(The Center Square) – A King County Supreme Court judge has upheld a Seattle payroll tax for six-figure workers, which some see as yet another step toward a state income tax.
It was this month a year ago that the Seattle City Council passed "JumpStart Seattle". Payroll tax applies to companies with $ 7 million or more annual payroll that employ Seattle workers who earn $ 150,000 per year or more at a rate of up to 2.4%. It has been dubbed “Amazon Tax” because of its focus on big companies like online retail giant. That year the collections began.
The tax should fill COVID-induced funding gaps, fund existing urban services, and pay for affordable housing projects. The payroll tax is expected to bring the city in $ 214 million by the end of the year. Part would have paid for a $ 86 million COVID relief package that Seattle's Mayor Jenny Durkan vetoed it in August.
Seattle Chamber of Commerce sued the city months later on the tax in December, arguing that it violated workers' right to earn a living or a principle the state Supreme Court ruled unconstitutional in the 1952 Cary vs. Bellingham case. Mary Roberts, King County Supreme Court Justice, disagreed.
In her ruling, Roberts sets the tax on employers, not employees. She wrote that while Jumpstart Seattle was a valid "privilege of doing business" excise tax, it was not the court's intention to rule on the wisdom of the tax.
"Wage tax is a consumption tax measured against labor costs and paid by business with employees in the city," wrote Roberts. "Workers do not pay the tax. The court concludes that wage tax is an allowable tax on the privilege of doing business."
The Washington Constitution gives municipalities far-reaching powers to levy taxes. Robert, in its judgment, cited a 1951 statement from the Attorney General's office that "(a) city may impose a general income tax on workers based on the city's payroll."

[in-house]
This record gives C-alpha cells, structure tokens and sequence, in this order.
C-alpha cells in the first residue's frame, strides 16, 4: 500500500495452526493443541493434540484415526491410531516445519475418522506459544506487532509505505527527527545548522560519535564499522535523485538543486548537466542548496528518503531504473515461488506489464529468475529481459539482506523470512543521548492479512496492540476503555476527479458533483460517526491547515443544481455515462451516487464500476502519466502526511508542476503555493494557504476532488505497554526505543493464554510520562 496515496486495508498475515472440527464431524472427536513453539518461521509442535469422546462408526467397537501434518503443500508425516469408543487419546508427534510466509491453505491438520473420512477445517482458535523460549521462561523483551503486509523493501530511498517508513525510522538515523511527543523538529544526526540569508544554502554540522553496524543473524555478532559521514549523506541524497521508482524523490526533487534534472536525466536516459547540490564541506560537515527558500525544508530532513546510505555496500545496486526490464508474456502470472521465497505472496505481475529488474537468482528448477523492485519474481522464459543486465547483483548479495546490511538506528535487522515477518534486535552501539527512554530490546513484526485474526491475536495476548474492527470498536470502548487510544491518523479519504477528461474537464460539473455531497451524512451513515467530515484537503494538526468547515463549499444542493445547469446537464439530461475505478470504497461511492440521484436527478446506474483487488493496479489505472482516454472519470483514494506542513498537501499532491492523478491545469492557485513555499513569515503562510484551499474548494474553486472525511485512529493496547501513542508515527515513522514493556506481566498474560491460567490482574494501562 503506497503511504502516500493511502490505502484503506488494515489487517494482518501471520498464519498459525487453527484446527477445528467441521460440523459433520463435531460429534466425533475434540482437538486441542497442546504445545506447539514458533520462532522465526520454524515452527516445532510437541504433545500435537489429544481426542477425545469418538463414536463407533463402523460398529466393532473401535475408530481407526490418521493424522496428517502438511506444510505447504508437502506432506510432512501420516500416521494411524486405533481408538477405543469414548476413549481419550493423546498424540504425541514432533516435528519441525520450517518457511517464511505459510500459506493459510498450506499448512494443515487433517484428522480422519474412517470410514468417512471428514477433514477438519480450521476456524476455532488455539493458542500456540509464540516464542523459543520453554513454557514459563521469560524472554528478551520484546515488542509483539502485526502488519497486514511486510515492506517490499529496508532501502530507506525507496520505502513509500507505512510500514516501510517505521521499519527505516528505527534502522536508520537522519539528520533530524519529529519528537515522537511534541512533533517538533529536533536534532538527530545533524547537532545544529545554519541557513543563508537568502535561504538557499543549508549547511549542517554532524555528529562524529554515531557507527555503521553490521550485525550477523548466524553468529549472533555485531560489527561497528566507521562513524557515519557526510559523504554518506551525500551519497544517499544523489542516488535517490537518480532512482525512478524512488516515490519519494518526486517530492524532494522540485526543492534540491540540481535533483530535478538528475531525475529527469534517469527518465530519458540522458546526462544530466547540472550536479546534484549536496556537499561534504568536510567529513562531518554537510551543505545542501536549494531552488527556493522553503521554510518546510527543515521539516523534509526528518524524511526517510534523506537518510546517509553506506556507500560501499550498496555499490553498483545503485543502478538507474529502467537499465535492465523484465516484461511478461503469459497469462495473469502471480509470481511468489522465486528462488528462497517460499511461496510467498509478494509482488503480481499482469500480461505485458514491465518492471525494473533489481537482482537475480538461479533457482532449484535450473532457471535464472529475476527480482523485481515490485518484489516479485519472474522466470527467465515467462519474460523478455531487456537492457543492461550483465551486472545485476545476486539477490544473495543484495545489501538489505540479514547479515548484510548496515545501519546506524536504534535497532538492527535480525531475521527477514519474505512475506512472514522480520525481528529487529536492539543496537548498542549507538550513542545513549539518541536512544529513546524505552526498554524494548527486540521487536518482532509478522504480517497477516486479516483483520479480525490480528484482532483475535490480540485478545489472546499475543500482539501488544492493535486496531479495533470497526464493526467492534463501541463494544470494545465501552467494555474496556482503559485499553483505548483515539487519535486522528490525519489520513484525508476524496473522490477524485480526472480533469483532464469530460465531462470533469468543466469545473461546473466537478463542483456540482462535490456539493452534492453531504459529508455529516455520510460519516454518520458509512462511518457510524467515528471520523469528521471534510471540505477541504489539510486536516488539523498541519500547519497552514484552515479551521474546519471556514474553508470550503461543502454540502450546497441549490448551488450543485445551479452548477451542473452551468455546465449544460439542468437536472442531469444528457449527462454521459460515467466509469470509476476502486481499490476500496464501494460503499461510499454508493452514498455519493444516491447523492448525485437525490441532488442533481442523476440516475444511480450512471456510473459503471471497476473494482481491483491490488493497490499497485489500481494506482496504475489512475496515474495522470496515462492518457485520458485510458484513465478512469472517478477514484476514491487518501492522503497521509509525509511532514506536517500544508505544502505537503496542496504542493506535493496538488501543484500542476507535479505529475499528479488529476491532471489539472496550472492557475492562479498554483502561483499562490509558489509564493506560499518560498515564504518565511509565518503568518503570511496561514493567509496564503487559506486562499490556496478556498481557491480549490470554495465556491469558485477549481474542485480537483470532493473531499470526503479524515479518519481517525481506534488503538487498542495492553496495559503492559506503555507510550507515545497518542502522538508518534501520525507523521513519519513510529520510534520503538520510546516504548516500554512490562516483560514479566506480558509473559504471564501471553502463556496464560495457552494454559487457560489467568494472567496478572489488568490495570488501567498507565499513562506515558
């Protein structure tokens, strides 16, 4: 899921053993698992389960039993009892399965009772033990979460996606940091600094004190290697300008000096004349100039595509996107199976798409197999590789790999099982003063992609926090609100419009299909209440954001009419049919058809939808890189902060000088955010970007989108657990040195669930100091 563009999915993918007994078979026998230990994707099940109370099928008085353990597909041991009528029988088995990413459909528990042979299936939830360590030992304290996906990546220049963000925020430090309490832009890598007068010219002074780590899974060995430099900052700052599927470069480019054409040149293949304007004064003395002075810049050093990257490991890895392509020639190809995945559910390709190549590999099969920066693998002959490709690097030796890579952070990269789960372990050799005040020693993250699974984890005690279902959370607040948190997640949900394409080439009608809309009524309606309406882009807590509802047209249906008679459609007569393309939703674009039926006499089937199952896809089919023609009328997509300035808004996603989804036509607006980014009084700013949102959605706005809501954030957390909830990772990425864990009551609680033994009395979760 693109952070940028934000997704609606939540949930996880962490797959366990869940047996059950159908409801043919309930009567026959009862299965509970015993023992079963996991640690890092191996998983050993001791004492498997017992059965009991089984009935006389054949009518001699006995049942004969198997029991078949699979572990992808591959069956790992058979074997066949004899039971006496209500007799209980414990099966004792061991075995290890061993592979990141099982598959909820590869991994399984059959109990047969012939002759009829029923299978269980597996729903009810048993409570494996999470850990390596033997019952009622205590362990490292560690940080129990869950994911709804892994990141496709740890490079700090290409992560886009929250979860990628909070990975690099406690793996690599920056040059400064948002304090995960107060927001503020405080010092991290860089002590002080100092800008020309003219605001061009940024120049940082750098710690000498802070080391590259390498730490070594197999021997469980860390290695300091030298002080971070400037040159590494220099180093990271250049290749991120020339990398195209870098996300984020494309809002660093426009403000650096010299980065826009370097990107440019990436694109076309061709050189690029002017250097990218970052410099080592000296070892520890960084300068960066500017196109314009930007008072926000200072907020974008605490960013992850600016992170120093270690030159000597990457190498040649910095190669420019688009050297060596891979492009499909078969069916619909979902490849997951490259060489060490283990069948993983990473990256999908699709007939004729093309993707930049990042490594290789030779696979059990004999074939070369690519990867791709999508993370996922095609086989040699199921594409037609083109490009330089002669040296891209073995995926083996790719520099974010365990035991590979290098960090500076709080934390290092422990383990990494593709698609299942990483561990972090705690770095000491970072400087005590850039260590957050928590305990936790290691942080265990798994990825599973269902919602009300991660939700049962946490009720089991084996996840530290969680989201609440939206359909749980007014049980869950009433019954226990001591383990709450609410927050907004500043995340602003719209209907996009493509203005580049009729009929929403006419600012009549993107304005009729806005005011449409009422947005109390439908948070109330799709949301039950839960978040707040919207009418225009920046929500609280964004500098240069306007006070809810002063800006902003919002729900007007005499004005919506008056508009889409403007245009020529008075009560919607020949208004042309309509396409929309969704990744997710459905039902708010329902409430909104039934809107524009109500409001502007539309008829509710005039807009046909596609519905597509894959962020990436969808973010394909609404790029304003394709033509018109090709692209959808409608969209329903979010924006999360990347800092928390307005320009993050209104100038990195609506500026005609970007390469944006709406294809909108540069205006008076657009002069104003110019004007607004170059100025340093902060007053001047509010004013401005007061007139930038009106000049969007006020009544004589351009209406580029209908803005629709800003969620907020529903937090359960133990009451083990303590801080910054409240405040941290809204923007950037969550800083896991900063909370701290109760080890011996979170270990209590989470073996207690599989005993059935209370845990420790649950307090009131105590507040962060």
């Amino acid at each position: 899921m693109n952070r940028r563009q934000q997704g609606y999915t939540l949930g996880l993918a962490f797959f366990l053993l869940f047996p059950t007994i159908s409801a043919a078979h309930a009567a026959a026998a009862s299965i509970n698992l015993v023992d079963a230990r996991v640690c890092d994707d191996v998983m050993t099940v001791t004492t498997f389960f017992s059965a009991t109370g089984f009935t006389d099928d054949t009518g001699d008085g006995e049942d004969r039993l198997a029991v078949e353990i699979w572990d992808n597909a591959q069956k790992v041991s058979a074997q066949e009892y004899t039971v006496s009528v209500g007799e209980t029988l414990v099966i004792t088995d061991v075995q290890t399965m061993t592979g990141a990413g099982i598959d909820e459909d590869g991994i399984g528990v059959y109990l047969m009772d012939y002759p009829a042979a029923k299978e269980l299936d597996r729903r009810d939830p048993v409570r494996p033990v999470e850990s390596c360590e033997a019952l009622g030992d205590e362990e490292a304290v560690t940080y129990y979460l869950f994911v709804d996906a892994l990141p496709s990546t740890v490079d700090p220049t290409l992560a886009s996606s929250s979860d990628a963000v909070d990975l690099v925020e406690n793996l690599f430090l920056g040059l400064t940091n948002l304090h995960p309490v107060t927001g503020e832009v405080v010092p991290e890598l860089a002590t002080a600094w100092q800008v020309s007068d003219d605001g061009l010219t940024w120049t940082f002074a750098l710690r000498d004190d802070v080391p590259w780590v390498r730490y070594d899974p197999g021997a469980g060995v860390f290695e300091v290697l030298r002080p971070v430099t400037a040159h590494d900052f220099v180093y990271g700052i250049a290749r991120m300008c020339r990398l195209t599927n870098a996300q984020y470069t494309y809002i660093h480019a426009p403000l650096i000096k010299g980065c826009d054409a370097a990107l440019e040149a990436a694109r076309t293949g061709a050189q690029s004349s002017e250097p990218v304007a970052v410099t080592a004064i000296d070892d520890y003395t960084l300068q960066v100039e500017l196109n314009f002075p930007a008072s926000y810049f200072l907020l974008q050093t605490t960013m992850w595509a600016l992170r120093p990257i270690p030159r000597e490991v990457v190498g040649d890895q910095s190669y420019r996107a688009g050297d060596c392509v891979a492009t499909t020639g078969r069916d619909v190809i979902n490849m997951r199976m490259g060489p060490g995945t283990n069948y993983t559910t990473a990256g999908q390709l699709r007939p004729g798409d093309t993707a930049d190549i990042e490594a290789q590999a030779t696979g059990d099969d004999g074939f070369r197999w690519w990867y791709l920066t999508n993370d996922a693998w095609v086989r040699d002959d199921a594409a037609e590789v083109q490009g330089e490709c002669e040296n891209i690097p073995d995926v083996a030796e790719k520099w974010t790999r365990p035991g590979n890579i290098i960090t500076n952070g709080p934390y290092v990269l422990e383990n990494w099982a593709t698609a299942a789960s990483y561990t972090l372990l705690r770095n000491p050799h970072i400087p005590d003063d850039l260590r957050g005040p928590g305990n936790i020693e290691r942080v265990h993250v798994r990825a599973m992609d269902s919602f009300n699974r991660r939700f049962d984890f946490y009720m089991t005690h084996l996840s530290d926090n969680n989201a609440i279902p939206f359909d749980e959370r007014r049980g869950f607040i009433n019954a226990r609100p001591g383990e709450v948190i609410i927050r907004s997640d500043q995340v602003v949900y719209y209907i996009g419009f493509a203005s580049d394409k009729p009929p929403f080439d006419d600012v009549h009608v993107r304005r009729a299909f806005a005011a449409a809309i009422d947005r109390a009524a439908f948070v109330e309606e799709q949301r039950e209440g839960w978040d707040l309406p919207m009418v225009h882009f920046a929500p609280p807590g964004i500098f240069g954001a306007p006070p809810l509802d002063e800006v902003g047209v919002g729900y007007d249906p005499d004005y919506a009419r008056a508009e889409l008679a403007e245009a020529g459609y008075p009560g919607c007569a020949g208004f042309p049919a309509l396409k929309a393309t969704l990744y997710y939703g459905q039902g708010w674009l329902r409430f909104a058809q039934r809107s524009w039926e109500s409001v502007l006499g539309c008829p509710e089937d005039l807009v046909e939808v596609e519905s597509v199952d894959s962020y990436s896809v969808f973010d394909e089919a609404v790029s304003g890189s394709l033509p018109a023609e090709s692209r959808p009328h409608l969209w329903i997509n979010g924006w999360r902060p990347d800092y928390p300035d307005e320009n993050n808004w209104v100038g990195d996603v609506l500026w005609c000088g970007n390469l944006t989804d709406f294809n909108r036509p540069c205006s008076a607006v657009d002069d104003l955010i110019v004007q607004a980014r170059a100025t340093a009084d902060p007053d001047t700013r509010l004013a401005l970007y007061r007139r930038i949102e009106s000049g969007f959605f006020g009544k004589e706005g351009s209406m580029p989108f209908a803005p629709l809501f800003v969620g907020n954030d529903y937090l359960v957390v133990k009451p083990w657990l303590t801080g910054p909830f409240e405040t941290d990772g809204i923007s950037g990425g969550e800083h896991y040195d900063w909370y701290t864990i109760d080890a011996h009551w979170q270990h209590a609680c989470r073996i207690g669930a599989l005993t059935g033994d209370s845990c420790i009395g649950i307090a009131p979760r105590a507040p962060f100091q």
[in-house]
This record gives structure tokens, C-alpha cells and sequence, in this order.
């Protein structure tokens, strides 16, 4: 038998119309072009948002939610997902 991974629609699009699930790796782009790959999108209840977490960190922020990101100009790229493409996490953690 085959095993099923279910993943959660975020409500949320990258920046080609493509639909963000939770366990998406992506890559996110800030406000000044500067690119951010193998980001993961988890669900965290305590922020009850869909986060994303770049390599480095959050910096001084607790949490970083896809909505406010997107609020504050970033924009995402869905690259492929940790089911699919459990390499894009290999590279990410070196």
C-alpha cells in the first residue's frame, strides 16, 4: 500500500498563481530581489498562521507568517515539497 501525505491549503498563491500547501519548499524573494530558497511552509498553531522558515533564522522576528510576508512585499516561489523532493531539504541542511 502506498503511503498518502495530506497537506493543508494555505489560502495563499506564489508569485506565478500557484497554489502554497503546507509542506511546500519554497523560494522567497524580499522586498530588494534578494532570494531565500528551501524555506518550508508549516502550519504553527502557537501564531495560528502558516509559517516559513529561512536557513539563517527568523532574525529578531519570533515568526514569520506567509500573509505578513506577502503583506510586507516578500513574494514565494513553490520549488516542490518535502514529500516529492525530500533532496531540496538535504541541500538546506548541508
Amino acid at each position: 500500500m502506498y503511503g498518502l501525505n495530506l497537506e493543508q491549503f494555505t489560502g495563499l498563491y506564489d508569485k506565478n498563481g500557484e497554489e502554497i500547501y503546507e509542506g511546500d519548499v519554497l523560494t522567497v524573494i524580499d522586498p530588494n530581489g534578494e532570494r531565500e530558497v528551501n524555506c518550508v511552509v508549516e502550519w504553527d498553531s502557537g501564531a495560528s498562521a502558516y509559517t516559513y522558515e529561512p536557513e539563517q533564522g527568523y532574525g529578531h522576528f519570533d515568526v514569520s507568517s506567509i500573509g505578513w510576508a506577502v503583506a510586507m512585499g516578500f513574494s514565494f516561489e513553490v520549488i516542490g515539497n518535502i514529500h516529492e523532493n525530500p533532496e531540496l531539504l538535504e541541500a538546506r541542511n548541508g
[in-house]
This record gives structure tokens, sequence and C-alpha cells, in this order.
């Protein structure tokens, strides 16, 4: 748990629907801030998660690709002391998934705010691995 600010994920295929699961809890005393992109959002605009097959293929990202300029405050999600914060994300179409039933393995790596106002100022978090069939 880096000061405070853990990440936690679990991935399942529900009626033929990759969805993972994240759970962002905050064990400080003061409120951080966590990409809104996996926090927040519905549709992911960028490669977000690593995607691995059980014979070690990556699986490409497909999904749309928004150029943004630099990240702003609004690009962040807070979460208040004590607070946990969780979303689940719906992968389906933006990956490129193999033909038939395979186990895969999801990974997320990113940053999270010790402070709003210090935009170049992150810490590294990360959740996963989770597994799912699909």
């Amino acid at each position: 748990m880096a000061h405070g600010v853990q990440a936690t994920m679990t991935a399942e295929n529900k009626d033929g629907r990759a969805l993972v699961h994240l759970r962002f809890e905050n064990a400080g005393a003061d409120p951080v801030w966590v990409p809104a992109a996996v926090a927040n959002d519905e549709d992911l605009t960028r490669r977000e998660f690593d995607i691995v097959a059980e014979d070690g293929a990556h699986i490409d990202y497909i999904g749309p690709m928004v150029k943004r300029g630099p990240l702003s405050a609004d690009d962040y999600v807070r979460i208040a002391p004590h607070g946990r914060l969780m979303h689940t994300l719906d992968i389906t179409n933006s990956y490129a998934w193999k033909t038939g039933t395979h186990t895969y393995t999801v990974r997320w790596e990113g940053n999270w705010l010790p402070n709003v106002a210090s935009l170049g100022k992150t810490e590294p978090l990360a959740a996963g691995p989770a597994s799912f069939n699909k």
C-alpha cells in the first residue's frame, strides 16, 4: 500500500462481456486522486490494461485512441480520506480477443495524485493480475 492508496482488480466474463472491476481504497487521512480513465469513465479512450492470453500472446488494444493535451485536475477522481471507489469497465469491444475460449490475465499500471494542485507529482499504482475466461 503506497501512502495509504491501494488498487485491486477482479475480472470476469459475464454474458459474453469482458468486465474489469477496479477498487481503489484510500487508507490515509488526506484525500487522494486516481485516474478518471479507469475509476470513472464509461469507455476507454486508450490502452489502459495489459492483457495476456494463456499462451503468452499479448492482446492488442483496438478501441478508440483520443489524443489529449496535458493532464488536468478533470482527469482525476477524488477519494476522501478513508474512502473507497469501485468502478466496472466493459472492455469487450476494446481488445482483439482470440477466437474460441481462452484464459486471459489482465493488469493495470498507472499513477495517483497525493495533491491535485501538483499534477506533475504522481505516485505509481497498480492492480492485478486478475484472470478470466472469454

Roberts also denied the board's challenge in its judgment on Friday with prejudice and forbade filing another lawsuit on the same grounds.
Chamber officials expressed their disappointment with the verdict in a statement on Friday. They say they plan to consult with their legal team to work out the next steps related to the challenge.
"We believe our attorneys have come up with a strong case as to why this employee compensation tax is beyond the authority of the city, and we are working with our legal team to explore the next steps," said Rachel Smith, President and CEO the Seattle Metropolitan Chamber of Commerce. “The JumpStart tax projections depend on businesses reopening and many more people returning to Seattle. We are ready to work with the city guides on good policies. "
A payroll tax or "poll tax" has been in the making since former Seattle Mayor Greg Nickels first proposed it in 2006. It reappeared in 2017 with numerous revisions as a means of funding homeless services.
In 2019, Seattle passed a poll tax of $ 275 per employee, which is expected to raise $ 47 million from companies with gross sales of $ 20 million, or about 3% of companies across the city. The city council overturned it in 2019 following opposition from Amazon and Starbucks.
Tax law is at the fore in the courts this year since the state legislature passed a 7% Capital gains tax on profits of over $ 250,000 in the last session. This tax remains in legal limbo, along with a Trade and trade tax.